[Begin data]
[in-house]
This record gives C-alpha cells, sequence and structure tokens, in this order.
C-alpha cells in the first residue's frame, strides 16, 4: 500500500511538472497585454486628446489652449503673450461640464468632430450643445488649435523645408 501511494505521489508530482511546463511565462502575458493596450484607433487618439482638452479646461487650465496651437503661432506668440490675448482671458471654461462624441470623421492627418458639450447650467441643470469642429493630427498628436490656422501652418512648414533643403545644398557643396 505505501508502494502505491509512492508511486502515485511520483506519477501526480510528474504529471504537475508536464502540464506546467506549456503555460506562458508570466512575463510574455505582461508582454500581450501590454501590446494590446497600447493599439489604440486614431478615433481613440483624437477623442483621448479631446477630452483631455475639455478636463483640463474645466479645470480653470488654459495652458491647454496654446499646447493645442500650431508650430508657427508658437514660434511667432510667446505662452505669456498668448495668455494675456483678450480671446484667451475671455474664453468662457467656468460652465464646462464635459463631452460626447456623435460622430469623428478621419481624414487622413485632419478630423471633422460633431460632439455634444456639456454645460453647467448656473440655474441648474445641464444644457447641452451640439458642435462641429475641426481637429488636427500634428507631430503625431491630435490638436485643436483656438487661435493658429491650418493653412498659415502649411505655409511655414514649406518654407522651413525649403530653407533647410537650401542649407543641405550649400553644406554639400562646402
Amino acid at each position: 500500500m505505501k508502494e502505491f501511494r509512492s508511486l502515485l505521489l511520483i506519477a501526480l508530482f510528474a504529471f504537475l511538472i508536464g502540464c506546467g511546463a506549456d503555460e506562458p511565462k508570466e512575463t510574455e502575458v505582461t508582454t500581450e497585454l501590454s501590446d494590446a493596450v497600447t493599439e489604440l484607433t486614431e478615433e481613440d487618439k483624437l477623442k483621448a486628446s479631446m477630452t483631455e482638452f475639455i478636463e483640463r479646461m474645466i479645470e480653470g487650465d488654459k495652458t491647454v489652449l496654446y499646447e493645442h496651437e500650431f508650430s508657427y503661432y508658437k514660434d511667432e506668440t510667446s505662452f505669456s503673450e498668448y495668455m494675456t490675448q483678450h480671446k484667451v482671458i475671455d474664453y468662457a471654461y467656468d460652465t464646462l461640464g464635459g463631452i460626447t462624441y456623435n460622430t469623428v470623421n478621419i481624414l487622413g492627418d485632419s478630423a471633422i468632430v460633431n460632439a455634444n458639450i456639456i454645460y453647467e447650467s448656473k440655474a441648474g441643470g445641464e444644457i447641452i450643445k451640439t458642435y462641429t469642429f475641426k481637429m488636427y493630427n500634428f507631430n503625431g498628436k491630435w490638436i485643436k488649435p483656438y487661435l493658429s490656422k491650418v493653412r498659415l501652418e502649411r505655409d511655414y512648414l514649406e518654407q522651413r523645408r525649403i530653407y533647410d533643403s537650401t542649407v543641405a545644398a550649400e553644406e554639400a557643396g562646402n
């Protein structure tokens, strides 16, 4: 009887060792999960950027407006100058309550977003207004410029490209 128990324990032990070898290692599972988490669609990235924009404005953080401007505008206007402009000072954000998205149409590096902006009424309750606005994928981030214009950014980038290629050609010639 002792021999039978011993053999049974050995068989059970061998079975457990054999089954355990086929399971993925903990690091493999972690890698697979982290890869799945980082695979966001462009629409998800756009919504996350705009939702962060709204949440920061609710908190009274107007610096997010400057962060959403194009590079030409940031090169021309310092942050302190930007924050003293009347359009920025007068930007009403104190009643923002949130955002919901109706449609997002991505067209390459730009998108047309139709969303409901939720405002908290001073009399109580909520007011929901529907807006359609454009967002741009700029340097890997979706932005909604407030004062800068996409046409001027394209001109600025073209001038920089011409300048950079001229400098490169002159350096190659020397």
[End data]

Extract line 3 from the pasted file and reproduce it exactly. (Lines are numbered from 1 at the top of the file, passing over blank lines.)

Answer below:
C-alpha cells in the first residue's frame, strides 16, 4: 500500500511538472497585454486628446489652449503673450461640464468632430450643445488649435523645408 501511494505521489508530482511546463511565462502575458493596450484607433487618439482638452479646461487650465496651437503661432506668440490675448482671458471654461462624441470623421492627418458639450447650467441643470469642429493630427498628436490656422501652418512648414533643403545644398557643396 505505501508502494502505491509512492508511486502515485511520483506519477501526480510528474504529471504537475508536464502540464506546467506549456503555460506562458508570466512575463510574455505582461508582454500581450501590454501590446494590446497600447493599439489604440486614431478615433481613440483624437477623442483621448479631446477630452483631455475639455478636463483640463474645466479645470480653470488654459495652458491647454496654446499646447493645442500650431508650430508657427508658437514660434511667432510667446505662452505669456498668448495668455494675456483678450480671446484667451475671455474664453468662457467656468460652465464646462464635459463631452460626447456623435460622430469623428478621419481624414487622413485632419478630423471633422460633431460632439455634444456639456454645460453647467448656473440655474441648474445641464444644457447641452451640439458642435462641429475641426481637429488636427500634428507631430503625431491630435490638436485643436483656438487661435493658429491650418493653412498659415502649411505655409511655414514649406518654407522651413525649403530653407533647410537650401542649407543641405550649400553644406554639400562646402